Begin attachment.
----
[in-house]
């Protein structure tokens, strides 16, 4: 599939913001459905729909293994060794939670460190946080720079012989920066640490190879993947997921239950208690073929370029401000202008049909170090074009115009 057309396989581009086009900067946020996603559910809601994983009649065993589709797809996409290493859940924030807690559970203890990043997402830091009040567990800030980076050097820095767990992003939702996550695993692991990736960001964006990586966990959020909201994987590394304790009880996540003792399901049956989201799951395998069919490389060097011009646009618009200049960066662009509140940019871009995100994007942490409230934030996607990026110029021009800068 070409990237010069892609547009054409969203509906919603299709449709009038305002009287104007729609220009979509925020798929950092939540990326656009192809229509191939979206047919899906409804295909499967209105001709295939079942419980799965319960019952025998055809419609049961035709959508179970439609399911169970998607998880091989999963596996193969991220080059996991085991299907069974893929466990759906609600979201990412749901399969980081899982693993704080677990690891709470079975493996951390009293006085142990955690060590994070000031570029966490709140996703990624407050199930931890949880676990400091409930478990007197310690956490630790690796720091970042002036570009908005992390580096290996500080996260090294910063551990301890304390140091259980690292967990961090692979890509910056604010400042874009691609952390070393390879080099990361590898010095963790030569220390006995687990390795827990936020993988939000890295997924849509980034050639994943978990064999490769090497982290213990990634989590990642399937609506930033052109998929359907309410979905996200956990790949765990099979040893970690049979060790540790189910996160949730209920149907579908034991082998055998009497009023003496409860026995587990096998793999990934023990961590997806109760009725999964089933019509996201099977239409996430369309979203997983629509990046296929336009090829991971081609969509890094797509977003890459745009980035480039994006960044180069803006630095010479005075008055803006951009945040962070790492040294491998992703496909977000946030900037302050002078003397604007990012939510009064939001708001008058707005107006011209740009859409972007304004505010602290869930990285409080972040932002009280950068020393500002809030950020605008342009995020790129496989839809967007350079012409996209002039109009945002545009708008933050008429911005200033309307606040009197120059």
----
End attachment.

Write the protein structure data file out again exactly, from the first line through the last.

[in-house]
């Protein structure tokens, strides 16, 4: 599939913001459905729909293994060794939670460190946080720079012989920066640490190879993947997921239950208690073929370029401000202008049909170090074009115009 057309396989581009086009900067946020996603559910809601994983009649065993589709797809996409290493859940924030807690559970203890990043997402830091009040567990800030980076050097820095767990992003939702996550695993692991990736960001964006990586966990959020909201994987590394304790009880996540003792399901049956989201799951395998069919490389060097011009646009618009200049960066662009509140940019871009995100994007942490409230934030996607990026110029021009800068 070409990237010069892609547009054409969203509906919603299709449709009038305002009287104007729609220009979509925020798929950092939540990326656009192809229509191939979206047919899906409804295909499967209105001709295939079942419980799965319960019952025998055809419609049961035709959508179970439609399911169970998607998880091989999963596996193969991220080059996991085991299907069974893929466990759906609600979201990412749901399969980081899982693993704080677990690891709470079975493996951390009293006085142990955690060590994070000031570029966490709140996703990624407050199930931890949880676990400091409930478990007197310690956490630790690796720091970042002036570009908005992390580096290996500080996260090294910063551990301890304390140091259980690292967990961090692979890509910056604010400042874009691609952390070393390879080099990361590898010095963790030569220390006995687990390795827990936020993988939000890295997924849509980034050639994943978990064999490769090497982290213990990634989590990642399937609506930033052109998929359907309410979905996200956990790949765990099979040893970690049979060790540790189910996160949730209920149907579908034991082998055998009497009023003496409860026995587990096998793999990934023990961590997806109760009725999964089933019509996201099977239409996430369309979203997983629509990046296929336009090829991971081609969509890094797509977003890459745009980035480039994006960044180069803006630095010479005075008055803006951009945040962070790492040294491998992703496909977000946030900037302050002078003397604007990012939510009064939001708001008058707005107006011209740009859409972007304004505010602290869930990285409080972040932002009280950068020393500002809030950020605008342009995020790129496989839809967007350079012409996209002039109009945002545009708008933050008429911005200033309307606040009197120059």